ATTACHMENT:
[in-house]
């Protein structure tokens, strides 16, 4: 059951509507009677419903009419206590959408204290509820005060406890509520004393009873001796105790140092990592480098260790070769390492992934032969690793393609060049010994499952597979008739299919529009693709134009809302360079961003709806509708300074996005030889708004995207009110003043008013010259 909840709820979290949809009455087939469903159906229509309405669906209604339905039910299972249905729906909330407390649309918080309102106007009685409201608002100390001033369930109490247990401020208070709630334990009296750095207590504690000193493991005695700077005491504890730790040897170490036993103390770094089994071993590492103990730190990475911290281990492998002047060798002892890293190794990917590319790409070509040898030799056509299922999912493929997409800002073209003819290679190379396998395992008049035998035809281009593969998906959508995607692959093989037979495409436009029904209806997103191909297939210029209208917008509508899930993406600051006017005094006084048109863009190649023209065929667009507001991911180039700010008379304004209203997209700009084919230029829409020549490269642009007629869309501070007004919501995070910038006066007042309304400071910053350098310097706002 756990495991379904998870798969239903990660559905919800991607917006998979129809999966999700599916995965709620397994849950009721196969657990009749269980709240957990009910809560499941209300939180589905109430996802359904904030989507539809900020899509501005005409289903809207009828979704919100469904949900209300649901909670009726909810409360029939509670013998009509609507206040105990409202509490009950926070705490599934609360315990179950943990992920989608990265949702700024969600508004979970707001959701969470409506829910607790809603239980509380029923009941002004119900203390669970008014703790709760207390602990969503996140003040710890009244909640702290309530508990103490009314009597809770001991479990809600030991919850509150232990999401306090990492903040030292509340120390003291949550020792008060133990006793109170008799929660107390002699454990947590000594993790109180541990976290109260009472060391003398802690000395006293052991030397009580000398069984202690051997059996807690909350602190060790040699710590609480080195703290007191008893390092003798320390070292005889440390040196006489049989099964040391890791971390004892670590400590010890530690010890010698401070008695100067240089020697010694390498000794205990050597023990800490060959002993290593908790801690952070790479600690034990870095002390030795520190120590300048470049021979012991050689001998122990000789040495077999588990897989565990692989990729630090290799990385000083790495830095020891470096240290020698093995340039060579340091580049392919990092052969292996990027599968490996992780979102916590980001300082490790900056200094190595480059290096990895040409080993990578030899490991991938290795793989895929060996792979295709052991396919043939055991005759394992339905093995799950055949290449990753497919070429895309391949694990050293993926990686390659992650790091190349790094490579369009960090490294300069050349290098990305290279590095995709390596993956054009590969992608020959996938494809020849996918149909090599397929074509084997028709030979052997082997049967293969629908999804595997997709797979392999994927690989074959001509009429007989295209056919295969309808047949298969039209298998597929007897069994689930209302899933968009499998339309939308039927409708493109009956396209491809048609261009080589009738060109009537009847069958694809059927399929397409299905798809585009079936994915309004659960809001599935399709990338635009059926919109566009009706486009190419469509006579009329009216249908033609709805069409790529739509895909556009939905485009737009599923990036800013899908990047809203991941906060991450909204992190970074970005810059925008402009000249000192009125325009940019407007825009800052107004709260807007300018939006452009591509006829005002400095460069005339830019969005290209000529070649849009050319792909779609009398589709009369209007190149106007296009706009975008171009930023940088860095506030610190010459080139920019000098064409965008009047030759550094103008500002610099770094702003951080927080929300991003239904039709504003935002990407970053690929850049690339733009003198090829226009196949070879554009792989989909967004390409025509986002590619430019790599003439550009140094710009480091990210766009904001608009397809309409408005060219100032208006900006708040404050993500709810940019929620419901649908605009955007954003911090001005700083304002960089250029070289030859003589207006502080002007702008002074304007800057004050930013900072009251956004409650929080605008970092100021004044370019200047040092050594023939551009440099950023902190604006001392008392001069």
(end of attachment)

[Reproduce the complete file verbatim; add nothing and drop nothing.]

[in-house]
């Protein structure tokens, strides 16, 4: 059951509507009677419903009419206590959408204290509820005060406890509520004393009873001796105790140092990592480098260790070769390492992934032969690793393609060049010994499952597979008739299919529009693709134009809302360079961003709806509708300074996005030889708004995207009110003043008013010259 909840709820979290949809009455087939469903159906229509309405669906209604339905039910299972249905729906909330407390649309918080309102106007009685409201608002100390001033369930109490247990401020208070709630334990009296750095207590504690000193493991005695700077005491504890730790040897170490036993103390770094089994071993590492103990730190990475911290281990492998002047060798002892890293190794990917590319790409070509040898030799056509299922999912493929997409800002073209003819290679190379396998395992008049035998035809281009593969998906959508995607692959093989037979495409436009029904209806997103191909297939210029209208917008509508899930993406600051006017005094006084048109863009190649023209065929667009507001991911180039700010008379304004209203997209700009084919230029829409020549490269642009007629869309501070007004919501995070910038006066007042309304400071910053350098310097706002 756990495991379904998870798969239903990660559905919800991607917006998979129809999966999700599916995965709620397994849950009721196969657990009749269980709240957990009910809560499941209300939180589905109430996802359904904030989507539809900020899509501005005409289903809207009828979704919100469904949900209300649901909670009726909810409360029939509670013998009509609507206040105990409202509490009950926070705490599934609360315990179950943990992920989608990265949702700024969600508004979970707001959701969470409506829910607790809603239980509380029923009941002004119900203390669970008014703790709760207390602990969503996140003040710890009244909640702290309530508990103490009314009597809770001991479990809600030991919850509150232990999401306090990492903040030292509340120390003291949550020792008060133990006793109170008799929660107390002699454990947590000594993790109180541990976290109260009472060391003398802690000395006293052991030397009580000398069984202690051997059996807690909350602190060790040699710590609480080195703290007191008893390092003798320390070292005889440390040196006489049989099964040391890791971390004892670590400590010890530690010890010698401070008695100067240089020697010694390498000794205990050597023990800490060959002993290593908790801690952070790479600690034990870095002390030795520190120590300048470049021979012991050689001998122990000789040495077999588990897989565990692989990729630090290799990385000083790495830095020891470096240290020698093995340039060579340091580049392919990092052969292996990027599968490996992780979102916590980001300082490790900056200094190595480059290096990895040409080993990578030899490991991938290795793989895929060996792979295709052991396919043939055991005759394992339905093995799950055949290449990753497919070429895309391949694990050293993926990686390659992650790091190349790094490579369009960090490294300069050349290098990305290279590095995709390596993956054009590969992608020959996938494809020849996918149909090599397929074509084997028709030979052997082997049967293969629908999804595997997709797979392999994927690989074959001509009429007989295209056919295969309808047949298969039209298998597929007897069994689930209302899933968009499998339309939308039927409708493109009956396209491809048609261009080589009738060109009537009847069958694809059927399929397409299905798809585009079936994915309004659960809001599935399709990338635009059926919109566009009706486009190419469509006579009329009216249908033609709805069409790529739509895909556009939905485009737009599923990036800013899908990047809203991941906060991450909204992190970074970005810059925008402009000249000192009125325009940019407007825009800052107004709260807007300018939006452009591509006829005002400095460069005339830019969005290209000529070649849009050319792909779609009398589709009369209007190149106007296009706009975008171009930023940088860095506030610190010459080139920019000098064409965008009047030759550094103008500002610099770094702003951080927080929300991003239904039709504003935002990407970053690929850049690339733009003198090829226009196949070879554009792989989909967004390409025509986002590619430019790599003439550009140094710009480091990210766009904001608009397809309409408005060219100032208006900006708040404050993500709810940019929620419901649908605009955007954003911090001005700083304002960089250029070289030859003589207006502080002007702008002074304007800057004050930013900072009251956004409650929080605008970092100021004044370019200047040092050594023939551009440099950023902190604006001392008392001069």